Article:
Wedlock: How Georgian Britain’s Worst Husband Met His Match, by Wendy Moore

This was an absolutely horrifying story. The manipulation and psychological abuse that Mary Eleanor suffered, as well as the near-fatal physical abuse, is almost beyond belief. And Stoney seemed to hide it so well from outsiders – not only that, but he continued to make people fall for him and his stories throughout their marriage. I heard a reference to Josef Fritzl today on a comedy show and Andrew Robinson Stoney Bowes was that level of abuse and deception. It is one of those things that makes you wonder about humanity.

Seriously, how does this type of thing happen? Why is there an entire section of the bookstore dedicated to “painful lives” or whatever it is they call it? I’m not asking why the books are written, or why they’re read, but why these lives have to happen in the first place. Why did the “unhappy countess” have to endure eight years of systematic, deliberate abuse and another two or more of manipulation and harassment through the newspapers, public opinion, and the courts before anyone would take her seriously? Some of it is the attitude toward women in general, from a legal perspective, at the time, but abusive relationships still happen. Rape is still difficult to prove. Divorce battles still come down to a war of words in the press, with both sides seeing who can smear each other the most.

The edition I read is a book-club oriented one so it has discussion questions at the end. One of the questions is “Would [Stoney] perhaps have been diagnosed with a psychotic personality disorder?” I have to hope that he would be. His upbringing was not that unusual; he wasn’t apparently abused as a child; his siblings were all ‘normal’ for lack of a better word, at least as far as we know. There is no obvious rationale for his behavior, no explanation for his completely disparate public and private personas. That’s the most chilling thing, I think: that he could so completely mislead people as to his true behavior and that he apparently believed his excuses himself. He either believed them, or knew enough of society’s morals to know that his behavior was out of the ordinary and therefore he needed the excuses. I’m not sure if it’s worse to think that he was delusional enough to believe his own hype, or if it’s worse to think that he knew exactly what he was doing.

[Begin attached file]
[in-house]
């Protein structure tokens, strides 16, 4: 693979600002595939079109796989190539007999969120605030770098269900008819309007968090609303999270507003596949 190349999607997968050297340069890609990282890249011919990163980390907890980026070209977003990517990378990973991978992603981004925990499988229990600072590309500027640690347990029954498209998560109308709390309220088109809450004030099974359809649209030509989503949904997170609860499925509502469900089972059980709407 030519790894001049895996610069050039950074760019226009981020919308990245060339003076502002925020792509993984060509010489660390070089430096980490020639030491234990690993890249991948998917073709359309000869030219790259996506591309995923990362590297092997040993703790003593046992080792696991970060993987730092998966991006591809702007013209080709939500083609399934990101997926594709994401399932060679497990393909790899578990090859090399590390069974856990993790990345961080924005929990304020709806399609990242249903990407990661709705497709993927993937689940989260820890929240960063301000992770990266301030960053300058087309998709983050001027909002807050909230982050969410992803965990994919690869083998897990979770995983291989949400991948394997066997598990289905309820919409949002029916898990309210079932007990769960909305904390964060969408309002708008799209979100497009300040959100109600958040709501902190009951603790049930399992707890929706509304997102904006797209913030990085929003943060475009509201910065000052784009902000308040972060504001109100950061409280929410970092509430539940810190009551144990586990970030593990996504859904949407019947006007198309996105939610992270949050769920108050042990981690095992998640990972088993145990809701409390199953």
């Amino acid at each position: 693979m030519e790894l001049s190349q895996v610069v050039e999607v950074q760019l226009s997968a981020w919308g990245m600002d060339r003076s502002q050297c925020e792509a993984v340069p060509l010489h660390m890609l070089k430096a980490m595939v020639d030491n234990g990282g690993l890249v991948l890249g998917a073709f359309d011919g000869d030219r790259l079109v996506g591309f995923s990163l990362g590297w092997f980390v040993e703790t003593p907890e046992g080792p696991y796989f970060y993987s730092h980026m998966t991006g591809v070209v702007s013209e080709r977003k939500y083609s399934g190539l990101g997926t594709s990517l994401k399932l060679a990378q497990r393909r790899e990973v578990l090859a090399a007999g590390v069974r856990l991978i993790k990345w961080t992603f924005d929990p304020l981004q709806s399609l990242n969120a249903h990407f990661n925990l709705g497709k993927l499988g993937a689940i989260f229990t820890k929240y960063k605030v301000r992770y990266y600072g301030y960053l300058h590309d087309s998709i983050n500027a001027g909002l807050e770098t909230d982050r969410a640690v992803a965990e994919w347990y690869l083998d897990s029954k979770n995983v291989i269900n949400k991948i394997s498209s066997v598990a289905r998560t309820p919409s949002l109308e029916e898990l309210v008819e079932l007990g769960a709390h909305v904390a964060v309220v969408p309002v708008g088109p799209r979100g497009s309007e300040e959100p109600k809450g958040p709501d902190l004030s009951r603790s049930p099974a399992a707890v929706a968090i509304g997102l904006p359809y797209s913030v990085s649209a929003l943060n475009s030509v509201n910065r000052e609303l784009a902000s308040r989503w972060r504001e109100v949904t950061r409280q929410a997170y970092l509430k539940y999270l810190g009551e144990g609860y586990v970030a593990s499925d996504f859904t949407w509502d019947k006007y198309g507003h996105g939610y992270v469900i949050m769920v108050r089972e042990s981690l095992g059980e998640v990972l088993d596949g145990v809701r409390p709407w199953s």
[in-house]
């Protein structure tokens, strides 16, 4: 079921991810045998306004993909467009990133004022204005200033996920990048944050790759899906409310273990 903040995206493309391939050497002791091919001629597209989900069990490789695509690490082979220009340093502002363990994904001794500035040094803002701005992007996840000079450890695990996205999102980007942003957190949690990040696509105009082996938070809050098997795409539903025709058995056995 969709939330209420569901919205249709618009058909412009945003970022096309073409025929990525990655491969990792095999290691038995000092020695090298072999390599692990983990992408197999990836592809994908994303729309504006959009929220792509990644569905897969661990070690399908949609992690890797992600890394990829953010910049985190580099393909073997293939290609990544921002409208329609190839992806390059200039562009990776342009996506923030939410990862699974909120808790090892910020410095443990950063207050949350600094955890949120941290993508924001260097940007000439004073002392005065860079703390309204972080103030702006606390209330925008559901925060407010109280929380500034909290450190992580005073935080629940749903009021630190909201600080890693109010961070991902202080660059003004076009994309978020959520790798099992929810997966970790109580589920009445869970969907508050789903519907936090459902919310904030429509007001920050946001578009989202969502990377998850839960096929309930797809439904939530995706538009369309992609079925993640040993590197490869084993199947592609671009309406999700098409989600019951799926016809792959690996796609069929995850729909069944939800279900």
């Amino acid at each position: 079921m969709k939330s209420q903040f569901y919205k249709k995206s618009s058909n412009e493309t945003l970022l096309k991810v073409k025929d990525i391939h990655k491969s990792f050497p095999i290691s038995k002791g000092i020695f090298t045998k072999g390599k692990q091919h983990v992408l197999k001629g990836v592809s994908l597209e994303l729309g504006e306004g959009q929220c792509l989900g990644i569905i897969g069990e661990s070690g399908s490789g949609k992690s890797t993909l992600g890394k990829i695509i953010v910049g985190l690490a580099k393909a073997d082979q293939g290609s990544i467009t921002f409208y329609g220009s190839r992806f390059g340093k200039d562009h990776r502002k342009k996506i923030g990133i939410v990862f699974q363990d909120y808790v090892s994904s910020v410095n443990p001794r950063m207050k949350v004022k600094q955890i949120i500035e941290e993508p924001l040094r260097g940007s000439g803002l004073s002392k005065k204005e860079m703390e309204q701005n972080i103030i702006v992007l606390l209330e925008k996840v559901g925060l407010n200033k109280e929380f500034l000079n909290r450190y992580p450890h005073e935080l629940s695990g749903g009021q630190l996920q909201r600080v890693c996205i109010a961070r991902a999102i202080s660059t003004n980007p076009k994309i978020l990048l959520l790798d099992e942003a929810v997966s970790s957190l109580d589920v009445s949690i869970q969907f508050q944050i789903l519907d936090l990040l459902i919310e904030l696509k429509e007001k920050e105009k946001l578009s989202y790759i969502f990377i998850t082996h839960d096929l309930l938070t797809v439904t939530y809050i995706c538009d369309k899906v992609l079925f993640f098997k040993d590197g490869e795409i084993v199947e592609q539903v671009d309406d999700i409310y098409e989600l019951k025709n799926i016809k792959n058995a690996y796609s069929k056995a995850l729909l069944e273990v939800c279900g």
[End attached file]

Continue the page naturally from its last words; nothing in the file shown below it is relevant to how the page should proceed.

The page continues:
Mary Eleanor’s life wasn’t completely innocent, of course. She wasn’t a paragon of virtue; if anything she was the opposite. But she reflects every rape or abuse victim who has been blamed for their situation because of the way they dressed, or the fact that they were drinking, or “they should have known better than to…..” And that’s another thing that sickens me sometimes: even with all the advances that have been made in women’s rights in the last two hundred years, there are still people who blame the victim in these situations. In Mary Eleanor’s case, even her own children blamed her. Let’s come to an understanding here, shall we? Just because a woman (because it’s usually a woman) doesn’t conform to your standards of morality or behavior or dress or whatever you are judging her by, it doesn’t mean that she should be abused, raped, tortured, imprisoned, kidnapped, molested, attacked, harassed, etc. She is not “asking for it”. She doesn’t deserve it. No matter what her past or even present behavior might be.

As a book, this was fairly well-written and definitely well-researched. There were a few phrases that recurred to the point where I noticed them, which is not necessarily a good sign – I wasn’t making notes or anything so I don’t have the specifics to find them again – but women tend to be more sensitive to repeated words and phrasings according to one study that I heard about, and by the end of the book they’d either stopped or I’d stopped noticing them. It started slowly (for me, at least) but I raced through the end, hoping for at least a peaceful ending for Mary Eleanor and getting increasingly angry at Stoney’s manipulations of her and others. I forgot about the writing and just cared about the characters and the story. This is particularly impressive when you know how incredibly boring I normally find the seventeenth and eighteenth centuries. (“Blah blah blah lots of politics” is my typical reaction.) But this book made me actually care about the people and the time and wonder about some of the auxiliary characters (like Jesse Foot, for instance. What made him so loyal to Stoney in life and so disloyal after Stoney’s death? Interesting character. Or some of the “notorious” nobles, et cetera, mentioned – they may be notorious, but I have no idea beyond the hints given here, and it makes me curious).

It’s not a book that’s for everyone, I don’t think. Like I said, it started slowly and if you are badly affected by tales of physical and emotional abuse, it’s definitely not going to appeal. But it’s more than worth reading if you’re interested in historical biography, women’s rights, survivor stories, the Georgian era in Britain, or any combination of the above.


Filed under Non-Fiction (History)

2 responses to “Wedlock: How Georgian Britain’s Worst Husband Met His Match, by Wendy Moore

  1. Pingback: Susan Hated Literature | Wedlock

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